Private equity is usually medium to long-term finance provided in return for an equity stake in potential high growth unquoted companies. These equity investments include securities that are not listed on a public exchange and are not easily accessible to most individuals . There are usually available only to high net worth individual's, corporation's, institutional clients etc. These investments range from initial capital in start-up enterprises to leveraged buyouts of fully grown-up corporations. Mostly Private Equity funds are structured as closed-end funds with a finite life span of 10 or 12 years, which may be extended with the consent of the majority of the shareholders (Gompers and Lerner, 1999). Although they are illiquid and possibly more risky than publicly traded investments, when employed consistently as fraction of a larger balanced portfolio, they can offer higher returns than traditional public equity investments.
According to "Lerner et al. (2004) and Gompers and Lerner (2002)" Private Equity funds are typically structured as limited liability partnerships in which a specialized Private Equity firm serves as the general partner (GP) and institutional investors or high-net-worth individuals provide the majority of capital as limited partners (LP). The GP undertakes investments of various types (e.g. venture capital, bridge financing, expansion capital, leveraged buyouts), with the obligation to liquidate all investments and return the proceeds to the investors by the end of the fund's life.
Summary of private equity characteristics:
High risk asset class As private equity market is not transparent, as there is little publicly available information. So investing in private equity is riskier than investing in other publicly traded firms. The risks and illiquidity of investments are compensated for by a higher expected return.  Long-term time horizon An engagement in private equity is usually long term investment with usual life span of 10-12 years. Illiquid asset class It is generally structured as a fixed limited partnership and often there are sale restrictions. Hence it is generally regarded as illiquid.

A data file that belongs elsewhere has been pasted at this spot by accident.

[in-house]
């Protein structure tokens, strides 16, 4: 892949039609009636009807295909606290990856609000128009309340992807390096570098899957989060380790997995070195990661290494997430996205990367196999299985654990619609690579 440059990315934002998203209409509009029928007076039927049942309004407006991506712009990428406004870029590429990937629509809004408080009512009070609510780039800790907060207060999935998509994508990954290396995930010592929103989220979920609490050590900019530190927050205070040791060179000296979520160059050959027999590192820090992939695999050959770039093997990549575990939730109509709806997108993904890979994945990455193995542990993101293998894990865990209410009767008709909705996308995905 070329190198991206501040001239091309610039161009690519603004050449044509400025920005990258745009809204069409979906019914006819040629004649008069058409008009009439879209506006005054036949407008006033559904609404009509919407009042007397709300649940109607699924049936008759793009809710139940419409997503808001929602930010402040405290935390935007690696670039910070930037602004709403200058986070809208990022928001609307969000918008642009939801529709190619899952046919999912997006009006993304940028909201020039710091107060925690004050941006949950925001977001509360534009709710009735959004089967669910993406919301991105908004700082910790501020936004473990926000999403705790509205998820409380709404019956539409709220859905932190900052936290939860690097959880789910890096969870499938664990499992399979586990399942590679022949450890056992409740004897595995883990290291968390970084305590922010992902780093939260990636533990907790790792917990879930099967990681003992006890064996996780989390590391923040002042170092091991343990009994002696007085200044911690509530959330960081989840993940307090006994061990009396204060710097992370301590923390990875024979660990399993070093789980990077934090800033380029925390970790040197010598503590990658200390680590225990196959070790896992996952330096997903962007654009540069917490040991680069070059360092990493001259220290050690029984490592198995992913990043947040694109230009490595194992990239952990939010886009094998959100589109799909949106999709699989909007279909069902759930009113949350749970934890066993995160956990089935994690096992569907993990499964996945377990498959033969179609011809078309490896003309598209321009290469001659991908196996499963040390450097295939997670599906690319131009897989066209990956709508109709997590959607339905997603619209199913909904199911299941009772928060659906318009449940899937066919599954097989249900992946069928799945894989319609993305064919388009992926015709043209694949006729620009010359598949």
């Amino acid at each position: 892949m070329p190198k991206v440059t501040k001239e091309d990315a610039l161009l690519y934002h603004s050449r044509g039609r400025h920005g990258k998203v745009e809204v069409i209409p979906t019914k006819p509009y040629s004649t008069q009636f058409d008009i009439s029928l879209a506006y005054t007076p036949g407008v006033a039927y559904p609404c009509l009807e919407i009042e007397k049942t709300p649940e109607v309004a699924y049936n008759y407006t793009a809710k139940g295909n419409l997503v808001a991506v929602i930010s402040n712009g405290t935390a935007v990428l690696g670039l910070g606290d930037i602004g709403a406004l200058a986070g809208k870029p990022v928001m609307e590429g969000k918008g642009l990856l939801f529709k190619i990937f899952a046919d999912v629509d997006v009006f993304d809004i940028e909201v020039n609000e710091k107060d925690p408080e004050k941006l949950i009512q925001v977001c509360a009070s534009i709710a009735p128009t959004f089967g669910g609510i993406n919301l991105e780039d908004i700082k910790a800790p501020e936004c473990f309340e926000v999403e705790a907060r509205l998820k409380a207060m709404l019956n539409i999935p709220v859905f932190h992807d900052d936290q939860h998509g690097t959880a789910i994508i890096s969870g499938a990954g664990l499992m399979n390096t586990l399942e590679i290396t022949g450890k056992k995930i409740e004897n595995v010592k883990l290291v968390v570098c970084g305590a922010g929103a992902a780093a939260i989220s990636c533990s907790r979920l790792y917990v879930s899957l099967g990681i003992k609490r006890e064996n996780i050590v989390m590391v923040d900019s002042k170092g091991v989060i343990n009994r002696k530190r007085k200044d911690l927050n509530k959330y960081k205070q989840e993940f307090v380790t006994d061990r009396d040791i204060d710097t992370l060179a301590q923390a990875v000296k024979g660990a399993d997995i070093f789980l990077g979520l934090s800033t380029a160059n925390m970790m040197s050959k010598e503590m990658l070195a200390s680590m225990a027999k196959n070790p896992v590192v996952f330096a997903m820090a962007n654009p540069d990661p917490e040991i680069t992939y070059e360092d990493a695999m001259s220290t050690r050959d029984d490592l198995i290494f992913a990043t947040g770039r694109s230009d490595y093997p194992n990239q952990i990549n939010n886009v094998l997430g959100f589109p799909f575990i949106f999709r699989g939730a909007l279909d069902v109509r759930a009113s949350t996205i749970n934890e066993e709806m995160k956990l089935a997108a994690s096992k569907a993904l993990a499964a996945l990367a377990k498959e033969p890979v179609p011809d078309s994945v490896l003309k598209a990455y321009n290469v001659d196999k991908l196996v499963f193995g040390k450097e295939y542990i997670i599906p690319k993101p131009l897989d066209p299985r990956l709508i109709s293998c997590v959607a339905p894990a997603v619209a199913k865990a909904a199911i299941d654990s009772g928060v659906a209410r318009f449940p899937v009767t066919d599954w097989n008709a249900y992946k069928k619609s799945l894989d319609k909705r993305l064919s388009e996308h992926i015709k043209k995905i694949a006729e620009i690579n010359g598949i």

"Today most private equity investments are also financed by debt. The use of debt in addition to equity is known as "gearing" or "leverage" and is common in the financing of most companies. Private equity companies are highly geared as compared to other publicly traded or private companies". Private equity firms are very much aware of the advantages and risks of using debt and have been used it as an integral part of their competitive advantage as buyers and owners of a business. Debt is often repaid from the cash flows of the portfolio company, thus enhancing the value of the equity. Mature companies with stable cash flows are able to support a higher degree of borrowing, allowing repayments to the equity investors as compared to newer companies. Levels and types of debt tend to reflect the prevailing interest rate climate and the opportunities for acquisitions and internal investment available to the company .
 BVCA's "Guide to private equity" by Keith Arundale
 Matthias Huss, October 2005 "Performance Characteristics of Private Equity"  Matt Krantz, USA Today " Private Equity Firms Spin Off Cash"  House of Commons, Treasury Committee - Private equity -Tenth Report of Session (200607),Volume I Private equity firms help out companies to secure capital for expansion and consolidation. With high levels of private equity debt, firms taken over by private equity groups are prone to interest rate hedging to levels that may, in some unfortunate instances, become an unsustainable drain on the resources of those firms. But when the debt levels in the capital injected grow to levels that may not be sustainable over the longer term, high interest rates can cause debt levels to topple a company. An expected turnaround can be crippled by a slowdown in the economy. So...
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